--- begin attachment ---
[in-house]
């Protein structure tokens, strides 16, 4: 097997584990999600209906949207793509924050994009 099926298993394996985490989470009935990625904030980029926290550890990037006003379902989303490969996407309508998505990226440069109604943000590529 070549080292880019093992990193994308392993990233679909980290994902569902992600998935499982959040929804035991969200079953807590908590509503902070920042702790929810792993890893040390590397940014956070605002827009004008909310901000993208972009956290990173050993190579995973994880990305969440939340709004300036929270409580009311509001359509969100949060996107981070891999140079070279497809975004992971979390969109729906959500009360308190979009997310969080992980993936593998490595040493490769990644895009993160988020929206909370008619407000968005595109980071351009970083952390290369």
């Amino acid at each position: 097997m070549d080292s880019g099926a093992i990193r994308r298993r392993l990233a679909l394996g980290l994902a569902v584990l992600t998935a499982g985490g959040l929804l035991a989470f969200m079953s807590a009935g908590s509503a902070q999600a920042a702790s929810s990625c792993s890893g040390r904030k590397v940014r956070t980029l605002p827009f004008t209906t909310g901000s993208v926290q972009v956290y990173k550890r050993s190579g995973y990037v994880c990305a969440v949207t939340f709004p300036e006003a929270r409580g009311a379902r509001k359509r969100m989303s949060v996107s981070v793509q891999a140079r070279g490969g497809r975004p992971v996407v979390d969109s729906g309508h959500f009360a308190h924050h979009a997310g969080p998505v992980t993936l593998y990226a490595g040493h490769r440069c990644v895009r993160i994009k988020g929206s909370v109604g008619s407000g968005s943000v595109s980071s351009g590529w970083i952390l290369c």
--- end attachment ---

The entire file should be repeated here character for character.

[in-house]
């Protein structure tokens, strides 16, 4: 097997584990999600209906949207793509924050994009 099926298993394996985490989470009935990625904030980029926290550890990037006003379902989303490969996407309508998505990226440069109604943000590529 070549080292880019093992990193994308392993990233679909980290994902569902992600998935499982959040929804035991969200079953807590908590509503902070920042702790929810792993890893040390590397940014956070605002827009004008909310901000993208972009956290990173050993190579995973994880990305969440939340709004300036929270409580009311509001359509969100949060996107981070891999140079070279497809975004992971979390969109729906959500009360308190979009997310969080992980993936593998490595040493490769990644895009993160988020929206909370008619407000968005595109980071351009970083952390290369």
């Amino acid at each position: 097997m070549d080292s880019g099926a093992i990193r994308r298993r392993l990233a679909l394996g980290l994902a569902v584990l992600t998935a499982g985490g959040l929804l035991a989470f969200m079953s807590a009935g908590s509503a902070q999600a920042a702790s929810s990625c792993s890893g040390r904030k590397v940014r956070t980029l605002p827009f004008t209906t909310g901000s993208v926290q972009v956290y990173k550890r050993s190579g995973y990037v994880c990305a969440v949207t939340f709004p300036e006003a929270r409580g009311a379902r509001k359509r969100m989303s949060v996107s981070v793509q891999a140079r070279g490969g497809r975004p992971v996407v979390d969109s729906g309508h959500f009360a308190h924050h979009a997310g969080p998505v992980t993936l593998y990226a490595g040493h490769r440069c990644v895009r993160i994009k988020g929206s909370v109604g008619s407000g968005s943000v595109s980071s351009g590529w970083i952390l290369c």